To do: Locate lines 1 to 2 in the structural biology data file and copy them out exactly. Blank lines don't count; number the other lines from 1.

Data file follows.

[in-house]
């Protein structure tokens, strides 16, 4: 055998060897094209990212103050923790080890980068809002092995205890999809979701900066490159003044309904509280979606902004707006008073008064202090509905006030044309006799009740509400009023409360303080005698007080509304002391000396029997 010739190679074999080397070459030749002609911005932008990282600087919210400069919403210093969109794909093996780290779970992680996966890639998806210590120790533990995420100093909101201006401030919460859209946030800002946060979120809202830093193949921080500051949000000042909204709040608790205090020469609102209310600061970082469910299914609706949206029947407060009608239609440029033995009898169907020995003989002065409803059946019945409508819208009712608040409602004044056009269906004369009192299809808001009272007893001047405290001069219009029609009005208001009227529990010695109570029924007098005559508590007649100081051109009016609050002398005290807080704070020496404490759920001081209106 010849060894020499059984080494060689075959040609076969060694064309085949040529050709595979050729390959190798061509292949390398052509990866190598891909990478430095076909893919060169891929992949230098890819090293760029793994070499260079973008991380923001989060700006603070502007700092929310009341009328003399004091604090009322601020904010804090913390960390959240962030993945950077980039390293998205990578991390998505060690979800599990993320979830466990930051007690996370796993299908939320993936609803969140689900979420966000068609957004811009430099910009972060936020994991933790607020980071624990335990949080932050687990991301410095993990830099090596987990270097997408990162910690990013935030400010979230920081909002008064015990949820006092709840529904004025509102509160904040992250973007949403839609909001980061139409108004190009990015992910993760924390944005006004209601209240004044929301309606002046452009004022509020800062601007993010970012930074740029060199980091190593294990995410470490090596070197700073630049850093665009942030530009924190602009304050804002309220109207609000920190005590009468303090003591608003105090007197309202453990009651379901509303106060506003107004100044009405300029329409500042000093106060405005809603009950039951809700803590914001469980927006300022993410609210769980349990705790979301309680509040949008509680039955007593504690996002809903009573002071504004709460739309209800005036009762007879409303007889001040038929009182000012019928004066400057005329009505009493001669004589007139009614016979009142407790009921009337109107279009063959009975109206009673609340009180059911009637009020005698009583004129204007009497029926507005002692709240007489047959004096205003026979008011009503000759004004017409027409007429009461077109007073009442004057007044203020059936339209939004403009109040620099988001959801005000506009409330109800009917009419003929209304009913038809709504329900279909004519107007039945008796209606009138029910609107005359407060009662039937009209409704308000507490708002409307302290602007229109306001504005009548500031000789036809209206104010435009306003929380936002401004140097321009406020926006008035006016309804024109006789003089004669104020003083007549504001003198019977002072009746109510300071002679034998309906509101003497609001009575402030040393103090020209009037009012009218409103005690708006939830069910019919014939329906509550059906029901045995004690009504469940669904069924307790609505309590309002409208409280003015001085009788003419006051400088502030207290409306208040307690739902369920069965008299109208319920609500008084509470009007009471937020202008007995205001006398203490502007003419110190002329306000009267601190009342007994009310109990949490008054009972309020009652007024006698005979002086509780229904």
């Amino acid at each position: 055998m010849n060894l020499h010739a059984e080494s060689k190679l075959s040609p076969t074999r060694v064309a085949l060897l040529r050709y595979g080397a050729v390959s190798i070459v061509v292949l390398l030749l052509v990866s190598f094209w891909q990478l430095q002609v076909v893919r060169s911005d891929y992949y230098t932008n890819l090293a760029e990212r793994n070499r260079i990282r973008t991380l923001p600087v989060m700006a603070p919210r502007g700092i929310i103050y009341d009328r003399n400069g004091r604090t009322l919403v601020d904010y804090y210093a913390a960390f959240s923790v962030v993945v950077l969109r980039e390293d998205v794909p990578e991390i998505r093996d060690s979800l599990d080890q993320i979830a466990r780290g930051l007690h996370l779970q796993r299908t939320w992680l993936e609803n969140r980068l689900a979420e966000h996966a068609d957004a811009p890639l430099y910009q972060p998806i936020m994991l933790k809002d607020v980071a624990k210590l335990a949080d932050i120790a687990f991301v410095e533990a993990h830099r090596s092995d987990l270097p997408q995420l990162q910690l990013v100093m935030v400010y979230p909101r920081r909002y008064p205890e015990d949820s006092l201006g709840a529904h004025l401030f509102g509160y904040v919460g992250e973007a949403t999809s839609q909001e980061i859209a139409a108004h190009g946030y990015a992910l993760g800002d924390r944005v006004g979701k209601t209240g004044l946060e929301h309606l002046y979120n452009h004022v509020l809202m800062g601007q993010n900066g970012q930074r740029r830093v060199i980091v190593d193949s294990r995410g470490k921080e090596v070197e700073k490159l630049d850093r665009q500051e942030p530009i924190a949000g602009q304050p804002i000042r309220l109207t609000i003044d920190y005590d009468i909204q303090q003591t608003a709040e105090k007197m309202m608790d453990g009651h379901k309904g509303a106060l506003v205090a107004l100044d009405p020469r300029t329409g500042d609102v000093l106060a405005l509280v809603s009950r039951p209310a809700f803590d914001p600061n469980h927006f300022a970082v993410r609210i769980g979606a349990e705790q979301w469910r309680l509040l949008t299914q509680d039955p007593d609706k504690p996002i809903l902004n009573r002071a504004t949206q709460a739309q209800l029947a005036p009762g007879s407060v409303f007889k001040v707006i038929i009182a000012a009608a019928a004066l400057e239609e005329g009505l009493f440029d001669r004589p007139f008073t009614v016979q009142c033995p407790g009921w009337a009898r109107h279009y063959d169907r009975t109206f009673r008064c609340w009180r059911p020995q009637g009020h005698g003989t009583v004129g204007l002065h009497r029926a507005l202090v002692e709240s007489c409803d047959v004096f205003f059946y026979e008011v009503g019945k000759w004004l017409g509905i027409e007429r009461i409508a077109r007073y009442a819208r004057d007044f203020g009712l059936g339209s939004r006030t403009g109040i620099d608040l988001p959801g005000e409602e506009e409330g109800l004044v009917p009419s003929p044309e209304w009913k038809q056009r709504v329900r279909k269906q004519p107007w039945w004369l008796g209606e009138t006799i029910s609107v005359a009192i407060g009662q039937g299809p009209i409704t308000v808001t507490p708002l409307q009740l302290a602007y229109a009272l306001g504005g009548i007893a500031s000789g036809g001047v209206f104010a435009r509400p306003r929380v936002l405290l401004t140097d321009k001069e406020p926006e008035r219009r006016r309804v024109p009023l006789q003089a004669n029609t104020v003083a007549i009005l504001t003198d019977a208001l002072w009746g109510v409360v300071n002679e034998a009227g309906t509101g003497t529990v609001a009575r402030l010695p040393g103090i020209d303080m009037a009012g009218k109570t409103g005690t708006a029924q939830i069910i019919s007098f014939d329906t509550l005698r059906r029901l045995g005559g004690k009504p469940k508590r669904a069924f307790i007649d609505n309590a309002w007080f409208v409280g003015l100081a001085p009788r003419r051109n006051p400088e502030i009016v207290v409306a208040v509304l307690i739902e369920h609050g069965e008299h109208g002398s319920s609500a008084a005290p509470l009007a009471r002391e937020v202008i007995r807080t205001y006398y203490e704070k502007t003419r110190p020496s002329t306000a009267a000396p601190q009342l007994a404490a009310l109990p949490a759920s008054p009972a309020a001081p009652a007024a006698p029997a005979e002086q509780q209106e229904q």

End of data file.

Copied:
[in-house]
């Protein structure tokens, strides 16, 4: 055998060897094209990212103050923790080890980068809002092995205890999809979701900066490159003044309904509280979606902004707006008073008064202090509905006030044309006799009740509400009023409360303080005698007080509304002391000396029997 010739190679074999080397070459030749002609911005932008990282600087919210400069919403210093969109794909093996780290779970992680996966890639998806210590120790533990995420100093909101201006401030919460859209946030800002946060979120809202830093193949921080500051949000000042909204709040608790205090020469609102209310600061970082469910299914609706949206029947407060009608239609440029033995009898169907020995003989002065409803059946019945409508819208009712608040409602004044056009269906004369009192299809808001009272007893001047405290001069219009029609009005208001009227529990010695109570029924007098005559508590007649100081051109009016609050002398005290807080704070020496404490759920001081209106 010849060894020499059984080494060689075959040609076969060694064309085949040529050709595979050729390959190798061509292949390398052509990866190598891909990478430095076909893919060169891929992949230098890819090293760029793994070499260079973008991380923001989060700006603070502007700092929310009341009328003399004091604090009322601020904010804090913390960390959240962030993945950077980039390293998205990578991390998505060690979800599990993320979830466990930051007690996370796993299908939320993936609803969140689900979420966000068609957004811009430099910009972060936020994991933790607020980071624990335990949080932050687990991301410095993990830099090596987990270097997408990162910690990013935030400010979230920081909002008064015990949820006092709840529904004025509102509160904040992250973007949403839609909001980061139409108004190009990015992910993760924390944005006004209601209240004044929301309606002046452009004022509020800062601007993010970012930074740029060199980091190593294990995410470490090596070197700073630049850093665009942030530009924190602009304050804002309220109207609000920190005590009468303090003591608003105090007197309202453990009651379901509303106060506003107004100044009405300029329409500042000093106060405005809603009950039951809700803590914001469980927006300022993410609210769980349990705790979301309680509040949008509680039955007593504690996002809903009573002071504004709460739309209800005036009762007879409303007889001040038929009182000012019928004066400057005329009505009493001669004589007139009614016979009142407790009921009337109107279009063959009975109206009673609340009180059911009637009020005698009583004129204007009497029926507005002692709240007489047959004096205003026979008011009503000759004004017409027409007429009461077109007073009442004057007044203020059936339209939004403009109040620099988001959801005000506009409330109800009917009419003929209304009913038809709504329900279909004519107007039945008796209606009138029910609107005359407060009662039937009209409704308000507490708002409307302290602007229109306001504005009548500031000789036809209206104010435009306003929380936002401004140097321009406020926006008035006016309804024109006789003089004669104020003083007549504001003198019977002072009746109510300071002679034998309906509101003497609001009575402030040393103090020209009037009012009218409103005690708006939830069910019919014939329906509550059906029901045995004690009504469940669904069924307790609505309590309002409208409280003015001085009788003419006051400088502030207290409306208040307690739902369920069965008299109208319920609500008084509470009007009471937020202008007995205001006398203490502007003419110190002329306000009267601190009342007994009310109990949490008054009972309020009652007024006698005979002086509780229904």